Woodbridge Park Education Service

Managing Extreme Behaviour

Woodbridge Park works in a clear, evidence-based way with respect to behaviour. We regard behaviour as communication. Positive behaviours indicate emotional stability and a sense of wellbeing, regular inappropriate, anti-social behaviours indicate an underlying issue that requires compassion, intervention and support.

Please find attached here our Pupil Development Model which outlines our expected personal development journey for most learners accessing support at a Woodbridge Park site – this might be useful for mainstream schools in gauging where children and young people are with respect to their emotional development. We anticipate that Stages 6-5 indicate mainstream readiness, potentially Stage 4 too.

Pupil Development Model

All children and young people entering WPES after a PEX or for dual registration, are started on our Personal Learning Development Passport. This comprehensive toolkit drills down deeply into the background of challenging behaviour and provides a structure to the management of those needs and target setting for improvement over time. We recommend to mainstream schools that they consider using the first 15-18 pages of the passport as an assessment toolkit when facing persistent behavioural issues with a child or young person. This will not only provide ‘below-the-surface’ information on what lies beneath behaviour; and therefore support more targeted interventions, it will also mean that there is more background information should a referral into Woodbridge Park be required at any point.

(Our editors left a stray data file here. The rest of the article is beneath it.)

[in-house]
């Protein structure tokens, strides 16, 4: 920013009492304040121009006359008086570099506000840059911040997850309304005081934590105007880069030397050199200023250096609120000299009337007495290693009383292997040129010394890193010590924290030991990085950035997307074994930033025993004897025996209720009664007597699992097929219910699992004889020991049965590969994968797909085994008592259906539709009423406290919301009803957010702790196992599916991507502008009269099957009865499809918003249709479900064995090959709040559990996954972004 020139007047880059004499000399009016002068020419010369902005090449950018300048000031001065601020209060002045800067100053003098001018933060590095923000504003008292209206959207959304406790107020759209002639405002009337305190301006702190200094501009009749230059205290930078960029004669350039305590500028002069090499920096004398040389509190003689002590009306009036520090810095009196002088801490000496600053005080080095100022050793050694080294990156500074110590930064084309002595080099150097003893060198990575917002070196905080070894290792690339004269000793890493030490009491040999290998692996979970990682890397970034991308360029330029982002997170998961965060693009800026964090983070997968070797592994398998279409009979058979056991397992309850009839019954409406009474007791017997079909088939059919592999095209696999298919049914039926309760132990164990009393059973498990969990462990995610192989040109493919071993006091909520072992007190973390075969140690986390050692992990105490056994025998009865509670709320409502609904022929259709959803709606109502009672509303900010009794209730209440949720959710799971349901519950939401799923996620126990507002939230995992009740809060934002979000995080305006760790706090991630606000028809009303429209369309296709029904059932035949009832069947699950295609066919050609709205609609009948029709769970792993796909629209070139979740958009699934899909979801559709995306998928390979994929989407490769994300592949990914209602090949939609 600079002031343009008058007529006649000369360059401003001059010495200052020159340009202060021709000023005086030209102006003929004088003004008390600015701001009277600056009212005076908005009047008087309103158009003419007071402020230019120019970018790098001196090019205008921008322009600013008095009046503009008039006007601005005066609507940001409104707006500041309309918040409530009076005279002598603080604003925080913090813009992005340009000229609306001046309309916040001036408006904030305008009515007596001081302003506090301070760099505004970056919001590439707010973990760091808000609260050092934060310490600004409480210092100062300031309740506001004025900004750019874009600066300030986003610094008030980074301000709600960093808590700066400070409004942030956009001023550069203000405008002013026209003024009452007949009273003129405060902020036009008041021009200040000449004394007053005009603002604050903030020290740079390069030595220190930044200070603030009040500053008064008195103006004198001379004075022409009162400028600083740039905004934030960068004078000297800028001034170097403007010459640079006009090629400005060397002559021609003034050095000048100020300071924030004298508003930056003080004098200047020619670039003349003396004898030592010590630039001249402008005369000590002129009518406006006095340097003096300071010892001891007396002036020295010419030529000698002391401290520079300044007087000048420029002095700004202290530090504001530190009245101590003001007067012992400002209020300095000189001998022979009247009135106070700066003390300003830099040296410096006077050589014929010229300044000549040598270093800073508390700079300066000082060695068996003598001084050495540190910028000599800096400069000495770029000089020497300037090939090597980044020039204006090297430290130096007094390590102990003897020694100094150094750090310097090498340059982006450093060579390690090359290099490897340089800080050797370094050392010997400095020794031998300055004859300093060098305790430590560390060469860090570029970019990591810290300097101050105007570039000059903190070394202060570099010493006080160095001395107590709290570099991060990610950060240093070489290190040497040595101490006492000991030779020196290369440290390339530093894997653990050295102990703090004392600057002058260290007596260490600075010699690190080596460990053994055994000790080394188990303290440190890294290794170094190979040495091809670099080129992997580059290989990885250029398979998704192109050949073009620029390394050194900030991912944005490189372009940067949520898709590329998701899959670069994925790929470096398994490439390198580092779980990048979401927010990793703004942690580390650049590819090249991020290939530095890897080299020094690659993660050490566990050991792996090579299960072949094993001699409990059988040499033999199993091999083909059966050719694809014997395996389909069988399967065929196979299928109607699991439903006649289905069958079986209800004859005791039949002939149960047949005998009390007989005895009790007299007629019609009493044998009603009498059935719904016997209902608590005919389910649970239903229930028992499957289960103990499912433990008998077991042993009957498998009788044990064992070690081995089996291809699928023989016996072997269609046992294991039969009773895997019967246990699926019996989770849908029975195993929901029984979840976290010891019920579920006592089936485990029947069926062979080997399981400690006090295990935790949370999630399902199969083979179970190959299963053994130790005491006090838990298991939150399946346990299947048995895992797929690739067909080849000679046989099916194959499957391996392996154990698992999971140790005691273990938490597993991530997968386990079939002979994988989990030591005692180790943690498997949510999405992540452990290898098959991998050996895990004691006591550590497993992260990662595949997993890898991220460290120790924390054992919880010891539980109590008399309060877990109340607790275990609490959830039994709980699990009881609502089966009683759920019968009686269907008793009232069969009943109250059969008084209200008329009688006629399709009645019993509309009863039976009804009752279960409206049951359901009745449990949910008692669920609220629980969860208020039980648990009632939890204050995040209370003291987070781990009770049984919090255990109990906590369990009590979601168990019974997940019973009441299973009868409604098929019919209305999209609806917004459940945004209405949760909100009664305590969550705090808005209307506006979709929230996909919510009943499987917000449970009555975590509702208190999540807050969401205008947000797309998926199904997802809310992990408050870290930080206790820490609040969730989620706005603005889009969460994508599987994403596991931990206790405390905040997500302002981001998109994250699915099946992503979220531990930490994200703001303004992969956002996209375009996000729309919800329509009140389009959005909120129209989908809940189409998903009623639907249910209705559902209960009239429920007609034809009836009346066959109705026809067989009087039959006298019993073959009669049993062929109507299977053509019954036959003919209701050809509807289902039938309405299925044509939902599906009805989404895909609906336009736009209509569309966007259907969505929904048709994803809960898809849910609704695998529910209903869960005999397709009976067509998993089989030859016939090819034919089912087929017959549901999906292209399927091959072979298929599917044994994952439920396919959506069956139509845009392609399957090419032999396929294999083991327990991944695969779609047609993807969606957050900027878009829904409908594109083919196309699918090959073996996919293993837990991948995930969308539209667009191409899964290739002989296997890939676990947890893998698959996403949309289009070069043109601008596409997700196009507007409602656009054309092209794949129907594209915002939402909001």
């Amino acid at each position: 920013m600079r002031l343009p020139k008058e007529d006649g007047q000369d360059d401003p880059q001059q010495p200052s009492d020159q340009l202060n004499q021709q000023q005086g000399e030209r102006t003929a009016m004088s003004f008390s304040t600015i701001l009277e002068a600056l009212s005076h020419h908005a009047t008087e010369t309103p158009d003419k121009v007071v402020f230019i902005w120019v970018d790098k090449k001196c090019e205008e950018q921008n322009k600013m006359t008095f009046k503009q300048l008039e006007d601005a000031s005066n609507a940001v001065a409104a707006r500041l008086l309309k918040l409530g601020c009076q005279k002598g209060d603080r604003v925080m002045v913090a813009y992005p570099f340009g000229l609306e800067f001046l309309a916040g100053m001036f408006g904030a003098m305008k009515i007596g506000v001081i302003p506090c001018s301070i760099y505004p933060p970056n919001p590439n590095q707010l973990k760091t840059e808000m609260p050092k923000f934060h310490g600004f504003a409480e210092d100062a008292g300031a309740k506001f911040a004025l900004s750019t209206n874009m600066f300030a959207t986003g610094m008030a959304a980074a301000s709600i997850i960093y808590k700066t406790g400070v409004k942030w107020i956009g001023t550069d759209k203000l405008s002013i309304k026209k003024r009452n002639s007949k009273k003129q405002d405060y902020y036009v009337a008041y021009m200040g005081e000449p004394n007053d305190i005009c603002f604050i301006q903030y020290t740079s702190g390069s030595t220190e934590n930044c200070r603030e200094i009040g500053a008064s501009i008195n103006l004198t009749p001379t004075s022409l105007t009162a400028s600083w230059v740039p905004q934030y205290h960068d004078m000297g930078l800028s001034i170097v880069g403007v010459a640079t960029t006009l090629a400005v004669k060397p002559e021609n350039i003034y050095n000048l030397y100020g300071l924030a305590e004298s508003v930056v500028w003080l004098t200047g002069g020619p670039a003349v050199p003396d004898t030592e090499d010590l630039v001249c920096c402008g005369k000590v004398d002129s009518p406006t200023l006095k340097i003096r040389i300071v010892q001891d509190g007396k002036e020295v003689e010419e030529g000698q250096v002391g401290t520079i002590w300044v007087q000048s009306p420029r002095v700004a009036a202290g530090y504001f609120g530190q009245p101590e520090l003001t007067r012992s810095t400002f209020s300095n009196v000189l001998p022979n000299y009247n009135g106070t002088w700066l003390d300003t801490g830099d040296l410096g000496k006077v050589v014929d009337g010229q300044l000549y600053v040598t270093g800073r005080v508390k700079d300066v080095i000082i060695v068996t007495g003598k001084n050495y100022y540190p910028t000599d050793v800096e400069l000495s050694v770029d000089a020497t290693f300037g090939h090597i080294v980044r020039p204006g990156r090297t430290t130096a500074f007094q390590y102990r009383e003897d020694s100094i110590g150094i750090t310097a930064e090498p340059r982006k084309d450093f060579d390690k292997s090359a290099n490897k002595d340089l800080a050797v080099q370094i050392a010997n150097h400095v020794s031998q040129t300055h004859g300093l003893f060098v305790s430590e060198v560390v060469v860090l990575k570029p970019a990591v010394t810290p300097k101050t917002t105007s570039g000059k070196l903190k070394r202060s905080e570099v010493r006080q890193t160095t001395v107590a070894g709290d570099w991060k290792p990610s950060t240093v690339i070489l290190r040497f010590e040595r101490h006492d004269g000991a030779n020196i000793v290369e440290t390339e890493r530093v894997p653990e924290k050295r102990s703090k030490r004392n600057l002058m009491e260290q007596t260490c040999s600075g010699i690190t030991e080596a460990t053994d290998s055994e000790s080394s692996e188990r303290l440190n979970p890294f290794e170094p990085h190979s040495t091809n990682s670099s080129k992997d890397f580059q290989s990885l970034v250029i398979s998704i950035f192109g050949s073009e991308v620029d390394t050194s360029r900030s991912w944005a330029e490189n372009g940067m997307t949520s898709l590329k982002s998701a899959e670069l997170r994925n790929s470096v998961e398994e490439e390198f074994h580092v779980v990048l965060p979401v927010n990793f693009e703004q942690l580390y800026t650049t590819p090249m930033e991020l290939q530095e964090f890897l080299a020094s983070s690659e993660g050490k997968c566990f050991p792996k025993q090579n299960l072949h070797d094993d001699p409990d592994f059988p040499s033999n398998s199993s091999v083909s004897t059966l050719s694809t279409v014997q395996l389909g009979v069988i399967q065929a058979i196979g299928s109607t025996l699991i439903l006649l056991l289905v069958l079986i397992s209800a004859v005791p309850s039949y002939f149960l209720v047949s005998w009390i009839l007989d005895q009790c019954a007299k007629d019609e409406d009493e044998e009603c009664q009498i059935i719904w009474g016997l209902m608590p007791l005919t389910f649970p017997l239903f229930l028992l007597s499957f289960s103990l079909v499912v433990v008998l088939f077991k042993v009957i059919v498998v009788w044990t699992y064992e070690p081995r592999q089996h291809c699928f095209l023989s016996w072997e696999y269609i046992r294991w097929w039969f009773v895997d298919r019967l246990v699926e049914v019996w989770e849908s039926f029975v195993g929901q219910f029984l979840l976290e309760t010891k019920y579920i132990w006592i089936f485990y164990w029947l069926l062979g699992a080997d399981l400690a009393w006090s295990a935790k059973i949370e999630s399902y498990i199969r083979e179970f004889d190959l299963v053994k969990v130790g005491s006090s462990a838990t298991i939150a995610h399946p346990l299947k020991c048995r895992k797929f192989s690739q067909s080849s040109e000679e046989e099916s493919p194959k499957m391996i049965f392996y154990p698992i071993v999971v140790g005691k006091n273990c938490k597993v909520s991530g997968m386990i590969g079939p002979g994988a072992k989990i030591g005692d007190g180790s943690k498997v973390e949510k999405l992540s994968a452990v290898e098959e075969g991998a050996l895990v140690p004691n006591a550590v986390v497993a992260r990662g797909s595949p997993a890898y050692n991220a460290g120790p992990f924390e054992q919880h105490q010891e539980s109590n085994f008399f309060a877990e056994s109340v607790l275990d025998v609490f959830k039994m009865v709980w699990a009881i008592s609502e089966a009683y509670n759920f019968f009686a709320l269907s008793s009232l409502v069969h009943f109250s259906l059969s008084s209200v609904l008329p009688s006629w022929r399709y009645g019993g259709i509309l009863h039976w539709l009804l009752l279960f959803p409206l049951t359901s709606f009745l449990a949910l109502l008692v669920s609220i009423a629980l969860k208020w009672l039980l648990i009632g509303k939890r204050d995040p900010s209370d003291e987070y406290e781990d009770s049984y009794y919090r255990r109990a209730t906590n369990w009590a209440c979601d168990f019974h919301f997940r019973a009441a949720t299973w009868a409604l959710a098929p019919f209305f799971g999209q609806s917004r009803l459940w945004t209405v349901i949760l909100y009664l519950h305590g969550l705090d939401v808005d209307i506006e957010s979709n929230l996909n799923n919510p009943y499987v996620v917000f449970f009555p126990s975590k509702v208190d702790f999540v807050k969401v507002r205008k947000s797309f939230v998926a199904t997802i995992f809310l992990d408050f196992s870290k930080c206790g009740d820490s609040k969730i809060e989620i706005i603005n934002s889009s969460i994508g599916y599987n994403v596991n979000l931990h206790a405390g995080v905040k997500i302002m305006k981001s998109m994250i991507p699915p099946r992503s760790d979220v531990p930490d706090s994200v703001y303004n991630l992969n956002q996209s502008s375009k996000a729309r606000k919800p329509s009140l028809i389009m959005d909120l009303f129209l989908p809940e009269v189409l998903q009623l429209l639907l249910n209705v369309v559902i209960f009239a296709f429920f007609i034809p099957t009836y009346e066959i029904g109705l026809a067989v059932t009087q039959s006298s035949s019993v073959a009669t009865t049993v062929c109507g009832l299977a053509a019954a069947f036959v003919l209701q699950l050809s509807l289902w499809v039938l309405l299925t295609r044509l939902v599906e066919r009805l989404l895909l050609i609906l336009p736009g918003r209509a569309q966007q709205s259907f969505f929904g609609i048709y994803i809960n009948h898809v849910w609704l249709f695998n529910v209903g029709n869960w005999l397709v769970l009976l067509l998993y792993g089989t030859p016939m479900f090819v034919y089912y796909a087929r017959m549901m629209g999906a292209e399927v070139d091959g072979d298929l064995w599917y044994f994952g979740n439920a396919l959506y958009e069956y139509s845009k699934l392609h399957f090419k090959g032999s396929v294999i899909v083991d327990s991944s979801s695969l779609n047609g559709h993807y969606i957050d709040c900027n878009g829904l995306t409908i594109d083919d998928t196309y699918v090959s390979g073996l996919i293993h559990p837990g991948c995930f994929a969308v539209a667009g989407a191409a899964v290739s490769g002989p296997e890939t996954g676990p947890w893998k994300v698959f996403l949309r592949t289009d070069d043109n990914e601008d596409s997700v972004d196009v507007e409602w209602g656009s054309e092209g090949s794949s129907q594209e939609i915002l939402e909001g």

Personal Learning Development Passport 2020

We recommend that schools adopt a trauma-informed and attachment aware approach to the management of persistent challenging behaviour, as trauma-informed and attachment-aware approaches are good for all children, irrelevant of emotional competence level or need. These approaches mean that school staff approach children and situations from a relational perspective and with curiosity as opposed to judgment and criticism. We know that many vulnerable children who display persistent challenging behaviours are highly-vigilant and cannot read social cues or understand social expectations and boundaries well. How school staff decide to approach these children can either make a situation better or worse – these children will respond adversely to the misjudged approach and this will lead to secondary behaviours that are more likely to lead to a need for a fixed or permanent exclusion. If we can understand the cause of the behaviour, we have a greater chance of changing the behaviour itself.


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